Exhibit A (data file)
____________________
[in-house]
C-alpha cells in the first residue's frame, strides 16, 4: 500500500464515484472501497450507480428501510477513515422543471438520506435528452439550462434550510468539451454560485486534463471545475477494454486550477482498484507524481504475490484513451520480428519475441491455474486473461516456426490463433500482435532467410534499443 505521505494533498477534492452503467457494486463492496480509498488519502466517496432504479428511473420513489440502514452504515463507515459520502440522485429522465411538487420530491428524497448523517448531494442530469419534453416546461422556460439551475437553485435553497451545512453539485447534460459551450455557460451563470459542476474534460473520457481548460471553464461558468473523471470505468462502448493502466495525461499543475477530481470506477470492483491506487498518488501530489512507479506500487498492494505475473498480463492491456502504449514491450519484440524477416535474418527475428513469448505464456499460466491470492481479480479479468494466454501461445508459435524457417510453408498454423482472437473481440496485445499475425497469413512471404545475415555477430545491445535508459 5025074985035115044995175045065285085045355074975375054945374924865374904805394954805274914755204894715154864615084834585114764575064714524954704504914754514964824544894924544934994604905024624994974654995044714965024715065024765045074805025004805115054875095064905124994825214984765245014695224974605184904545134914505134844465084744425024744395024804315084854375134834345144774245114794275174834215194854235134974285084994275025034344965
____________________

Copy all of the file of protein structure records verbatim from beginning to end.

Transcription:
[in-house]
C-alpha cells in the first residue's frame, strides 16, 4: 500500500464515484472501497450507480428501510477513515422543471438520506435528452439550462434550510468539451454560485486534463471545475477494454486550477482498484507524481504475490484513451520480428519475441491455474486473461516456426490463433500482435532467410534499443 505521505494533498477534492452503467457494486463492496480509498488519502466517496432504479428511473420513489440502514452504515463507515459520502440522485429522465411538487420530491428524497448523517448531494442530469419534453416546461422556460439551475437553485435553497451545512453539485447534460459551450455557460451563470459542476474534460473520457481548460471553464461558468473523471470505468462502448493502466495525461499543475477530481470506477470492483491506487498518488501530489512507479506500487498492494505475473498480463492491456502504449514491450519484440524477416535474418527475428513469448505464456499460466491470492481479480479479468494466454501461445508459435524457417510453408498454423482472437473481440496485445499475425497469413512471404545475415555477430545491445535508459 5025074985035115044995175045065285085045355074975375054945374924865374904805394954805274914755204894715154864615084834585114764575064714524954704504914754514964824544894924544934994604905024624994974654995044714965024715065024765045074805025004805115054875095064905124994825214984765245014695224974605184904545134914505134844465084744425024744395024804315084854375134834345144774245114794275174834215194854235134974285084994275025034344965